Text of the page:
There is perhaps no single factor that is driving the exponential growth of solar and wind technologies as much as the continual reductions in cost. Earlier this month consultancy Lazard gave its latest numbers to this phenomenon, reporting that the global mean levelized cost of electricity (LCOE) of solar fell 10% from 2016 to 2017 to reach $50 per megawatt-hour (MWh) for crystalline silicon utility-scale solar.
The consultancy did not provide a mean figure for utility-scale thin-film solar, however the range of prices offered is $43-$48/MWh, and the mid-range here is again 10% lower than in 2016.
This makes utility-scale solar the 2nd-cheapest form of new electricity generation after wind, which came in lower at $45/MWh. These ongoing cost declines of solar allowed it to come in cheaper than combined-cycle gas generation as early as 2015, and according to Lazard in 2017 crystalline silicon utility-scale solar was 17% lower.
And as costs for solar and wind continue to fall, the gap between these renewables and conventional generation in some cases is increasing. This is because the cost of coal is remaining steady, and the cost of nuclear is growing. Lazard reports a 26% increase to $148/MWh in the LCOE for new-build nuclear from 2016 to 2017, which Lazard says reflect increased capital costs at various facilities under construction.
And solar and wind are now not only vastly cheaper than new-build coal or nuclear plants, but are in many cases cheaper than running existing plants.
“In some scenarios the full- lifecycle costs of building and operating renewables-based projects have dropped below the operating costs alone of conventional generation technologies such as coal or nuclear,” reads a press release by Lazard. “This is expected to lead to ongoing and significant deployment of alternative energy capacity.”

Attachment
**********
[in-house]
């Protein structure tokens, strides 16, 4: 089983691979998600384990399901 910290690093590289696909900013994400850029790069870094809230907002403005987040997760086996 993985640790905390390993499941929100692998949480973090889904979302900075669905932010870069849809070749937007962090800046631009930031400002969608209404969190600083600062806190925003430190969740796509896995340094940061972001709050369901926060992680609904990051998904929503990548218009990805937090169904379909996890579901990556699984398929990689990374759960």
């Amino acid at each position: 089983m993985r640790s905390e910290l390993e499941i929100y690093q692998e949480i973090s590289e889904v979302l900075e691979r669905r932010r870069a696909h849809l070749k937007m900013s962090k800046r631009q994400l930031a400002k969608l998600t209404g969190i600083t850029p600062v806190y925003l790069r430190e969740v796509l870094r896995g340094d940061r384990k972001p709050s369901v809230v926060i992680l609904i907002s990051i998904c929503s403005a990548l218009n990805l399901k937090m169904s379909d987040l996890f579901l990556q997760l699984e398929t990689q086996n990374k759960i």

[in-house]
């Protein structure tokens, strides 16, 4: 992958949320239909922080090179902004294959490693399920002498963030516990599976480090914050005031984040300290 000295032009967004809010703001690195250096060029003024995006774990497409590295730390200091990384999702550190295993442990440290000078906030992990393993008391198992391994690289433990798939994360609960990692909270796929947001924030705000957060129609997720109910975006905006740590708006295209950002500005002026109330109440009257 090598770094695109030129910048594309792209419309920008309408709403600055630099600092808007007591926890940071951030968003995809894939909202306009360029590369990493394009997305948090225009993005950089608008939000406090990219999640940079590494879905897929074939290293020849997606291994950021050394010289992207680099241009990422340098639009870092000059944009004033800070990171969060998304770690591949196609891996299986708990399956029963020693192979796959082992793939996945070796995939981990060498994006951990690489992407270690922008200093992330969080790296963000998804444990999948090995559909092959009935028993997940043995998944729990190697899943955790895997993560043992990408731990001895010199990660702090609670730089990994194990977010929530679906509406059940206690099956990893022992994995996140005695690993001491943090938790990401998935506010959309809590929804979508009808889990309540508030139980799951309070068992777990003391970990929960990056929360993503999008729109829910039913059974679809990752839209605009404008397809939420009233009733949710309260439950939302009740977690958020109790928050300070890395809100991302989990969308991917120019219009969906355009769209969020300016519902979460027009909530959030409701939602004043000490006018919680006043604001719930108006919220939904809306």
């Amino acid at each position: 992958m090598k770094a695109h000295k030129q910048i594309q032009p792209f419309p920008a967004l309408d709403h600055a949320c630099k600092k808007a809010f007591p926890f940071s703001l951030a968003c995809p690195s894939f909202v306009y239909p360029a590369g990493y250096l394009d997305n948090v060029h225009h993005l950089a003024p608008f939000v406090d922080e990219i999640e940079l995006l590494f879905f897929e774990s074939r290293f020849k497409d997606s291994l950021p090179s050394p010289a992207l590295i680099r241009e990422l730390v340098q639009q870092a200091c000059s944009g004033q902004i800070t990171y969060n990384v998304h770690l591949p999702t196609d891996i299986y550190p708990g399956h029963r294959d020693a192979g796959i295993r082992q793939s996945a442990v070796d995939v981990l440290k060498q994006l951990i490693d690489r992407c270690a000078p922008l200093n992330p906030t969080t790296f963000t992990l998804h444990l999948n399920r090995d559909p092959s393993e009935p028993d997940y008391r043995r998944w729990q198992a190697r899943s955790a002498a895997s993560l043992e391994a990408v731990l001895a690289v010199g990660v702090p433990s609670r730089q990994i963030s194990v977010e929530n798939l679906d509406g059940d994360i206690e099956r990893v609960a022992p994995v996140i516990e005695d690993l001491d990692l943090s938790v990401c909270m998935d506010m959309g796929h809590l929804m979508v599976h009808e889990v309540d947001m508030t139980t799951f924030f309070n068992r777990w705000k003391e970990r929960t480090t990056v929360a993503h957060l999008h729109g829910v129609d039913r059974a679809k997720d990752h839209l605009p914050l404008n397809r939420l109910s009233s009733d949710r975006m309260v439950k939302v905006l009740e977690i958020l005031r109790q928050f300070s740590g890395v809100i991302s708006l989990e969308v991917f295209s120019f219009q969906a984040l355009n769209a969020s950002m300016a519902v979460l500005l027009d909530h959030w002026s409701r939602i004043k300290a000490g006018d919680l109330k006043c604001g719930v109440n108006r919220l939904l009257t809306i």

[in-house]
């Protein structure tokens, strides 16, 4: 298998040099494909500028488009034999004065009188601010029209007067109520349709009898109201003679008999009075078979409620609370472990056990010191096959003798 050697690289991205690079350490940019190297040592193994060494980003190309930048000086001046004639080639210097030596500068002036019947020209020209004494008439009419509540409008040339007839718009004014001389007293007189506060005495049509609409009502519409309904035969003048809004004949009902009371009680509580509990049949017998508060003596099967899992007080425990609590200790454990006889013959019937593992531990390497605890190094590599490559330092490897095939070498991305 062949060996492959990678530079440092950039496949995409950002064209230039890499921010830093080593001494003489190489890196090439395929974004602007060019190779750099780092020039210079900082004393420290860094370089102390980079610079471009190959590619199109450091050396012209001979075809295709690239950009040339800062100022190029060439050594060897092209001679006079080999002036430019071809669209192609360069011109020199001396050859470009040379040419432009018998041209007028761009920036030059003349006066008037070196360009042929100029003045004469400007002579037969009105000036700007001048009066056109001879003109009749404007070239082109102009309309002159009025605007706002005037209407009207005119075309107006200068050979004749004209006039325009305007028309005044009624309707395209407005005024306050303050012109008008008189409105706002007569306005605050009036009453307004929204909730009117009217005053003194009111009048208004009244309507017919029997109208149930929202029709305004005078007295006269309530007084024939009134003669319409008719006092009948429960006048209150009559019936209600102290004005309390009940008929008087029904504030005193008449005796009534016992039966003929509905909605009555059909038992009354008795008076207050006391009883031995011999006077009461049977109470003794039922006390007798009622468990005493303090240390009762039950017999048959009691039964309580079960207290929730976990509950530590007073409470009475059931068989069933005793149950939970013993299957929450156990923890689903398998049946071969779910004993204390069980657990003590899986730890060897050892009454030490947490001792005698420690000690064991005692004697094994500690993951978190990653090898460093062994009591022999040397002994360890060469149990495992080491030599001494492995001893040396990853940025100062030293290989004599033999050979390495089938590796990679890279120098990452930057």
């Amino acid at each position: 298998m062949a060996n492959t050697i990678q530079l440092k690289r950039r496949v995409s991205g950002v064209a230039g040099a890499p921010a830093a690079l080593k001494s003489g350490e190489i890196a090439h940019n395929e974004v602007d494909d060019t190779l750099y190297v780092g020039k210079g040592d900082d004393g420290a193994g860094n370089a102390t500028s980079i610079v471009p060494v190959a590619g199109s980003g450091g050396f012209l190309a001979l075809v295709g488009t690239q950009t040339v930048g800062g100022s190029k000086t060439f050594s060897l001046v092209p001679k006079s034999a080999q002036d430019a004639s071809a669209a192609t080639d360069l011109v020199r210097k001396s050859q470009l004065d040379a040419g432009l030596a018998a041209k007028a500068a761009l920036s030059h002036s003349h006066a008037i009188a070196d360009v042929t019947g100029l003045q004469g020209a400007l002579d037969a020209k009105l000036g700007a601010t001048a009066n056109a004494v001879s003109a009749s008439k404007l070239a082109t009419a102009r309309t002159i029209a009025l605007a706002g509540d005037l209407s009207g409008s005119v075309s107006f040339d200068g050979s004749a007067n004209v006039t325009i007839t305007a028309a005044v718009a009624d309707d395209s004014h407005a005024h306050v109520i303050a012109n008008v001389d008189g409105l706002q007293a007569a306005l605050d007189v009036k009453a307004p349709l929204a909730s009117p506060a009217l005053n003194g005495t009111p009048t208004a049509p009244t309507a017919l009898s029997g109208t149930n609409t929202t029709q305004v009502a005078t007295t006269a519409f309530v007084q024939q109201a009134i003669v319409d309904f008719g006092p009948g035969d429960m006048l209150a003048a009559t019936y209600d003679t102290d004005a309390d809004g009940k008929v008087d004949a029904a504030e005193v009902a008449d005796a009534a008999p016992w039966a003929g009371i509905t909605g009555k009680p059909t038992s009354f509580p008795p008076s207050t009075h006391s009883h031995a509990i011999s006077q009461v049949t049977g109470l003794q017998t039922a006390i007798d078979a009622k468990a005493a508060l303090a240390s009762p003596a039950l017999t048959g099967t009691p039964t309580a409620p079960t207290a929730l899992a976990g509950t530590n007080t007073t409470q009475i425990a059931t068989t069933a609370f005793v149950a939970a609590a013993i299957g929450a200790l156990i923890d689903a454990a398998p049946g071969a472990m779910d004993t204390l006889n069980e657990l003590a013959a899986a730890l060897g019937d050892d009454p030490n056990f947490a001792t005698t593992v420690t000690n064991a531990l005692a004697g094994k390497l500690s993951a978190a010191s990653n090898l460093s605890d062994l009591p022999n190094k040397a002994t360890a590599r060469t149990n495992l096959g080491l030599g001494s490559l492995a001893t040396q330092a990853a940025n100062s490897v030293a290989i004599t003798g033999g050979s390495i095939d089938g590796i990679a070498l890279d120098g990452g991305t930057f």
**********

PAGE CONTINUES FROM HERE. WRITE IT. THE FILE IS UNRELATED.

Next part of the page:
U.S. solar costs come in even lower
Lazard’s top-line figures are global and based on unsubsidized generation, and as such the numbers in the United States are somewhat different. When the effects of the U.S. federal Investment Tax Credit (ITC) are factored in, utility-scale solar comes in at $37-$42 per megawatt-hour for crystalline silicon, and $35-$38 for thin film.
It should also be noted that these are national prices for new build projects in 2017, whereas California regulators are reporting solar contract prices of under $30 per megawatt-hour for future projects.
And while solar in the United States has to compete with cheaper conventional generation, most notably cheaper gas due to lower fuel prices, it appears to be up to this task. Lazard’s global LCOE range for combined-cycle gas generation is $42-$78/MWh, although the consultancy notes that prices can go as low as $35/MWh.
However, solar roughly coincides with peak power demand in most regions of the United States, and even commercial and industrial (C&I) solar is much cheaper than the gas generation used to meet such demand. While Lazard puts U.S. utility-scale and C&I solar at a range of $53-$194/MWh (unsubsidized), this is lower than the $153-$210/MWh that it reports for power from gas “peaker” plants.
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Not mentioned, haven’t seen elsewhere: what are operating costs for each type? LCOE covers cost of adding new capacity of a specific type. This counts in cost of the plant plus operations costs, and that’s useful.
The HUGE change will be when adding wind / PV is cheaper than the operations cost of NGCC (natural gas combined cycle = modern gas turbine plants). What are those costs? How are they declining or increasing?
I’m not sure about that comparison, but other studies have found that the cost of new utility-scale wind and solar in some parts of the United States are at or below wholesale power prices, which track gas plant operating costs and the price of natural gas as a fuel.
It’s worth noting that operating costs of wind and solar are extremely low, as we are only talking maintenance and not fuel. These near-zero marginal costs for wind and solar (or less than zero in the United States for wind plants under the PTC) are what makes them disruptive in wholesale power markets.
I don’t see anything in Lazard about operating costs, but slide 11 of the full report (https://www.lazard.com/media/450337/lazard-levelized-cost-of-energy-version-110.pdf) looks at capital costs, and slide 5 talks about sensitivity to fuel prices.
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